Going beyond optical molasses, Cohen- Tannoudji, Alain Aspect, Ennio Arimondo, Robin Kaiser and Nathalie Vansteenkiste, then all at the Ecole Normale, invented an ingenious scheme capable of cooling helium atoms below the recoil velocity of a single scattered photon. Helium atoms have been cooled to two microkelvins along one dimension, and work is under way to extend this technique to two and three dimensions. This cooling method captures an atom in a well-defined velocity state in much the same way atoms were trapped in space in our first optical trap. As the atom scatters photons, its velocity randomly changes. The French experiment establishes conditions that allow an atom to recoil and land in a particular quantum state, which is a combination of two states with two distinct velocities close to zero. Once in this state, the chance of scattering more photons is greatly reduced, meaning that additional photons cannot scatter and increase the velocity. If the atom does not happen to land in this quantum state, it continues to scatter photons and has more opportunities to seek out the desired low-velocity state. Thus, the atoms are cooled by letting them randomly walk into a "velocity trapped" quantum state.
Besides the cooling and trapping of atoms, investigators have demonstrated various atomic lenses, mirrors and diffraction gratings for manipulating atoms. They have also fashioned devices that have no counterpart in light optics. Researchers at Stanford and the University of Bonn have made "atomic funnels" that transform a collection of hot atoms into a well-controlled stream of cold atoms. The Stanford group has also made an "atomic trampoline" in which atoms bounce off a sheet of light extending out from a glass surface. With a curved glass surface, an atom trap based on gravity and light can be made.
Clearly, we have learned to push atoms around with amazing facility, but what do all these tricks enable us to do? With very cold atoms in vapor form, physicists are in a position to study how the atoms interact with one another at extremely low temperatures. According to quantum theory, an atom behaves like a wave whose length is equal to Planck's constant divided by the particle's momentum. As the atom is cooled, its momentum decreases, thereby increasing its wavelength. At sl\fficiently low temperatures, the average wavelength becomes comparable to the average distance between the atoms. At these low temperatures and high densities, quantum theory says that a significant fraction of all the atoms will condense into a single quantum ground state. This unusual form of matter, called a Bose-Einstein condensation, has been predicted but never observed in a vapor of atoms. Thomas]. Greytak and Daniel Kleppner of M.LT. and look T. M. Walraven of the University of Amsterdam are trying to achieve such a condensation with a collection of hydrogen atoms in a magnetic trap. Meanwhile other groups are attempting the same feat in a laser-cooled sample of alkali atoms such as cesium or lithium.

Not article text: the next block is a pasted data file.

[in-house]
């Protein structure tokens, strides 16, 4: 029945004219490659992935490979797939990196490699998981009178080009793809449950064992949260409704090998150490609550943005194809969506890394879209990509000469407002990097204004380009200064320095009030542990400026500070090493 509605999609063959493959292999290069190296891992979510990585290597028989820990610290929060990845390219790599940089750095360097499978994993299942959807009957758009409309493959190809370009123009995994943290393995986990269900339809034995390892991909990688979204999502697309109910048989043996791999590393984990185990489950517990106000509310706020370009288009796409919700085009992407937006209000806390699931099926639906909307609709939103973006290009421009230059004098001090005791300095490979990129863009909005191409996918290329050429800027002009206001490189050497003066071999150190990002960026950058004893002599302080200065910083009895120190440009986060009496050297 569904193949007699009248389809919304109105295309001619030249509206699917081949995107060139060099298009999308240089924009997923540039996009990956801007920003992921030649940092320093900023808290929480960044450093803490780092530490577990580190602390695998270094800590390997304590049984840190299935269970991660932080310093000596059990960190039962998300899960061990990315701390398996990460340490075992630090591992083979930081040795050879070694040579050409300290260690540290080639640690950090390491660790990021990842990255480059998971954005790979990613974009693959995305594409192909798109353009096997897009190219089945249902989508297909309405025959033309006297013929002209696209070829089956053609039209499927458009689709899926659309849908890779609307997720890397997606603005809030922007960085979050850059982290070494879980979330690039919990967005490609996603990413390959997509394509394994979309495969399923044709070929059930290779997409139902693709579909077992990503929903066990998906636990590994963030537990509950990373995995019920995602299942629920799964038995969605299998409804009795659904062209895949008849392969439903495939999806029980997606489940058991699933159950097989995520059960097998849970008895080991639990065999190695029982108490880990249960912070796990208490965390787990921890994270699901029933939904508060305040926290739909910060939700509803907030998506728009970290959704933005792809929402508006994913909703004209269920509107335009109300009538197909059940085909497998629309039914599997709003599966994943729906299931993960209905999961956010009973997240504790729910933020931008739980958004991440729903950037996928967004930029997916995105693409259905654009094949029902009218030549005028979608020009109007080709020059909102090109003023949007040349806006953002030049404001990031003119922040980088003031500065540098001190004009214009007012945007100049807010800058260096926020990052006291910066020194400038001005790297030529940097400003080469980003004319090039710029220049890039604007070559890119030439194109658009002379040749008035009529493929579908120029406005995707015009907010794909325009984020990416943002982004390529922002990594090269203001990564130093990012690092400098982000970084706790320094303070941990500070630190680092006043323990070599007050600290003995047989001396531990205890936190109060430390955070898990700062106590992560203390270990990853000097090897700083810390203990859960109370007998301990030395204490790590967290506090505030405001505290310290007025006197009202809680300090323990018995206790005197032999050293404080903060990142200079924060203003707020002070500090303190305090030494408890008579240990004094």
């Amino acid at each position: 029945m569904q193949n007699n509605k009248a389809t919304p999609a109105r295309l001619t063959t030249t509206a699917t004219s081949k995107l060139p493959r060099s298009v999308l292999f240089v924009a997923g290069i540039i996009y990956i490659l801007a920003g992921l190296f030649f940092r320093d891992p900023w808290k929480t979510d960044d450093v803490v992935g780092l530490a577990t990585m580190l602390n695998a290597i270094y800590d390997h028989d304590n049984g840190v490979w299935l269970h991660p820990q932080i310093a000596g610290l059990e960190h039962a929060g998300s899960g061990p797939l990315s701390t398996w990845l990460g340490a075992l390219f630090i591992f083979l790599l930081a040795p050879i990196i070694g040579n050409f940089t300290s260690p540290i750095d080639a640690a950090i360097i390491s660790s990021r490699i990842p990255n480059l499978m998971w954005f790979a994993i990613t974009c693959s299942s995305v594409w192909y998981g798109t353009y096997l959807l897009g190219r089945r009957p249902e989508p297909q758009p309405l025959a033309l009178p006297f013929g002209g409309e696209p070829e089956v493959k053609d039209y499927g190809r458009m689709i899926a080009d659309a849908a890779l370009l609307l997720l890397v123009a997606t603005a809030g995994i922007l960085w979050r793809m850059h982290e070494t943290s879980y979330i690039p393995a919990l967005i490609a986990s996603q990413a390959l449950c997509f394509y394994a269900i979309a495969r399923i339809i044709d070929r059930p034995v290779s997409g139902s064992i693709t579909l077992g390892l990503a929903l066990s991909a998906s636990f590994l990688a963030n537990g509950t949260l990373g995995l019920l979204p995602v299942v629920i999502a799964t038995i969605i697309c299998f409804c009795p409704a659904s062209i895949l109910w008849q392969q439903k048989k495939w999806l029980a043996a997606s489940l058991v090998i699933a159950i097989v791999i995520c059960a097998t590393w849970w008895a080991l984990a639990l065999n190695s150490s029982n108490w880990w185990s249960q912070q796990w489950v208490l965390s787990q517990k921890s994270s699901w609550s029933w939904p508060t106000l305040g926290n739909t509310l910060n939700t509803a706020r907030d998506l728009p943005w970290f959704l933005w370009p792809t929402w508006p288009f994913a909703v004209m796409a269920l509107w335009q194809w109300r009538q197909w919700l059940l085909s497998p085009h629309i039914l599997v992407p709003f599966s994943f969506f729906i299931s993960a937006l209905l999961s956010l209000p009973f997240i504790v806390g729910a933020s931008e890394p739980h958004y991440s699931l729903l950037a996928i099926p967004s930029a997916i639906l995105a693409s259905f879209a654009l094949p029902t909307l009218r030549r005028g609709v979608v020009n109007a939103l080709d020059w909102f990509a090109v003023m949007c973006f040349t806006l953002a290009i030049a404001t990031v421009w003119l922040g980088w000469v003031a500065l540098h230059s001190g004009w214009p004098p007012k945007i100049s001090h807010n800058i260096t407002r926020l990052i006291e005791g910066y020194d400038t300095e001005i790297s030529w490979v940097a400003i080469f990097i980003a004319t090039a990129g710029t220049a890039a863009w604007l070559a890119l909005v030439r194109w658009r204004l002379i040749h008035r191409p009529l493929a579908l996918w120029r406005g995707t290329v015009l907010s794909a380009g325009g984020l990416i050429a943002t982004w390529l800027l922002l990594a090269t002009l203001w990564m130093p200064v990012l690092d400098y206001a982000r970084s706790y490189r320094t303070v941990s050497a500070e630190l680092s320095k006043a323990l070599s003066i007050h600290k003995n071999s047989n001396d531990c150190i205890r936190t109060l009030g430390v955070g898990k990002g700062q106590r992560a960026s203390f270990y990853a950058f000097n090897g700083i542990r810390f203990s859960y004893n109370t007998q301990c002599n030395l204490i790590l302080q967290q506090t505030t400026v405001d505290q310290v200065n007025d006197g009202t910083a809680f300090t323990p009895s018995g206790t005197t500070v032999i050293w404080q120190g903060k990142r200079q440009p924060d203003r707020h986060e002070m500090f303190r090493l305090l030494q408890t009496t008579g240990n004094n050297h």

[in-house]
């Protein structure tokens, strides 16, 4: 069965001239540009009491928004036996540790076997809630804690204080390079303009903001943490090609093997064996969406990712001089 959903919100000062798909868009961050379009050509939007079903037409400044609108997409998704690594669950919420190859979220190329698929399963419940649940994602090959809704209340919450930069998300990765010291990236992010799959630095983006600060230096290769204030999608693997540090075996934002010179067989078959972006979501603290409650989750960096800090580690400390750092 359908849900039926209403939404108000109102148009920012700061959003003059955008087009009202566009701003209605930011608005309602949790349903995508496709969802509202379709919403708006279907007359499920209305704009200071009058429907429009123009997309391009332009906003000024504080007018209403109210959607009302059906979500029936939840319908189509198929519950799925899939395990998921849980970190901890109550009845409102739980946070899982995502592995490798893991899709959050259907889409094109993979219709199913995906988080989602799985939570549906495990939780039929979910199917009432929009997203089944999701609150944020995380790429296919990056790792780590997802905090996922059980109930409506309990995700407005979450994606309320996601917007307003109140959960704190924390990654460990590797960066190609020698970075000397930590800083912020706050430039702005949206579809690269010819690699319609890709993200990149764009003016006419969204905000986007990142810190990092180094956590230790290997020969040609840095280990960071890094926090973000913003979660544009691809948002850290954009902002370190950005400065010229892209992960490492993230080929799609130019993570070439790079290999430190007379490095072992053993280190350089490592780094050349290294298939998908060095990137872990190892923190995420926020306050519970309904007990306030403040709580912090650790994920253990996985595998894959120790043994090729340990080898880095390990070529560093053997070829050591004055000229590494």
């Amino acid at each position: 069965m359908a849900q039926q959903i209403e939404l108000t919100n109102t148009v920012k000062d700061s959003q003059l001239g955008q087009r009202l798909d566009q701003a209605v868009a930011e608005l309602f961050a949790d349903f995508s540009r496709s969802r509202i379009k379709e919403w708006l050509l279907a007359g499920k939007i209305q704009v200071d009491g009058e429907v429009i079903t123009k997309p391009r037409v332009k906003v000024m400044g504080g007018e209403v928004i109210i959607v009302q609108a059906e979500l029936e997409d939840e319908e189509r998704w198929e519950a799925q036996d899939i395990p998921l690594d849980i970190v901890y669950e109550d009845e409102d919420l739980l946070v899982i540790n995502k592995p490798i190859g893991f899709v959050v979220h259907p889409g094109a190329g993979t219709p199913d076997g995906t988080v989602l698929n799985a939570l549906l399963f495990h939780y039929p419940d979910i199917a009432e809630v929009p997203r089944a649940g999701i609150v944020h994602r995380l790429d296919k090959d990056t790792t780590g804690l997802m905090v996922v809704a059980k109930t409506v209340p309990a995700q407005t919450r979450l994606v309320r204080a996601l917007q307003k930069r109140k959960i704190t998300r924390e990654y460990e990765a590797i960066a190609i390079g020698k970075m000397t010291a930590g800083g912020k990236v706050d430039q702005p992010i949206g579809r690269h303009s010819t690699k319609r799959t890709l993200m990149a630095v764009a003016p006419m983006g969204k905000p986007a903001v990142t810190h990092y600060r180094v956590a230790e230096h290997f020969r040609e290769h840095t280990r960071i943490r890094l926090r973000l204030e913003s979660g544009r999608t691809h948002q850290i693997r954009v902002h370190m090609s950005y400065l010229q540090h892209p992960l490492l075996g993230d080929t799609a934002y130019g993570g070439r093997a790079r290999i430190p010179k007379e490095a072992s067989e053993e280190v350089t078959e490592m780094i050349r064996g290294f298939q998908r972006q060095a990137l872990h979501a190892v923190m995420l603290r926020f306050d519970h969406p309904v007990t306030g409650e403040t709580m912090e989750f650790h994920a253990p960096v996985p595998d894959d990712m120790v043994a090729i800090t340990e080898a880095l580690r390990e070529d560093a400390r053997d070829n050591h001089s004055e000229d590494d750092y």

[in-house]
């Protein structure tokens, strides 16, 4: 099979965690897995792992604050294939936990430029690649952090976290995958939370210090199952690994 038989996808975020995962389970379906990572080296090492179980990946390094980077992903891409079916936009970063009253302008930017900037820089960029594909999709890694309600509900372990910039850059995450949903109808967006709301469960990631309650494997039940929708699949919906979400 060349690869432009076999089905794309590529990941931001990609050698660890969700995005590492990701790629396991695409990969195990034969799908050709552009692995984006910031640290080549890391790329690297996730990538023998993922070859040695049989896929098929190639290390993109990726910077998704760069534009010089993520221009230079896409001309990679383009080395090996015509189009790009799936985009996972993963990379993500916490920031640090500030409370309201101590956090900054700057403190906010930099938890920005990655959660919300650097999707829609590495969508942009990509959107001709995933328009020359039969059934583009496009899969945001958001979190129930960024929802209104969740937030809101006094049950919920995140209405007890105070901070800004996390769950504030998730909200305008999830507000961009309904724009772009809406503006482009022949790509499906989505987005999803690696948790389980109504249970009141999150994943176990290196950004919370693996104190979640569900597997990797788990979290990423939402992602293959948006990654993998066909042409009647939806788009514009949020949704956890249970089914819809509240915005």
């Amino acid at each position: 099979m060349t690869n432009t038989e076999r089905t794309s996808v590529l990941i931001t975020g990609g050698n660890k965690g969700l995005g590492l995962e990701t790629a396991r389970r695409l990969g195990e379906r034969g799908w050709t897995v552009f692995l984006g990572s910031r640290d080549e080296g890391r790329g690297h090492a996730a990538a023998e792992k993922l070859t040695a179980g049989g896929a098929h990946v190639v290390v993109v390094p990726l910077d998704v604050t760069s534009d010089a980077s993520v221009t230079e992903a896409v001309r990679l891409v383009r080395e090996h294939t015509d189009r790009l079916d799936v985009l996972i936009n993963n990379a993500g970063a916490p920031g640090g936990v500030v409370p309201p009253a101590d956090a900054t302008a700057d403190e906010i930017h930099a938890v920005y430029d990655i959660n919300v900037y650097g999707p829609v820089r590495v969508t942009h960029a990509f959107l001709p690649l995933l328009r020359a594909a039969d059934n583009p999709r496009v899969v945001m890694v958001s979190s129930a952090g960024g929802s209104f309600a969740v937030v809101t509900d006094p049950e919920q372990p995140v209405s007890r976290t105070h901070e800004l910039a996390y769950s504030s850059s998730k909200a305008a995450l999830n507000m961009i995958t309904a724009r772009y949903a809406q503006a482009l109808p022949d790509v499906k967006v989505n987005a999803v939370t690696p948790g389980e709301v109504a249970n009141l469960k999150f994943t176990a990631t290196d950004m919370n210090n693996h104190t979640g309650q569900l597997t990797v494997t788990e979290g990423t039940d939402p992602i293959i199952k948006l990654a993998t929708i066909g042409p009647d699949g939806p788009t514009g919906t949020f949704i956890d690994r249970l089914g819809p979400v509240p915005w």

Atom-manipulation techniques are also offering new opportunities in highresolution spectroscopy. By combining several such techniques, the Stanford group has created a device that will allow the spectral features of atoms to be measured with exquisite accuracy. We have devised an atomic fountain that launches ultra-cold atoms upward gently enough to have gravity turn them around. Atoms for the fountain are collected by a magneto-optic trap for 0. 5 second. After that amount of time, about 10 million atoms are launched upward at a velocity of roughly two meters per second. At the top of the trajectory, an atom is probed with two pulses of microwave radiation separated in time. If the frequency of the radiation is properly tuned, the two pulses cause the atom to change from one quantum state to another. (Norman Ramsey shared the Nobel Prize in Physics in 1989 for inventing and applying this technique.) In our first experiment we measured the energy difference between two states of an atom with a resolution of two parts in 100 billion.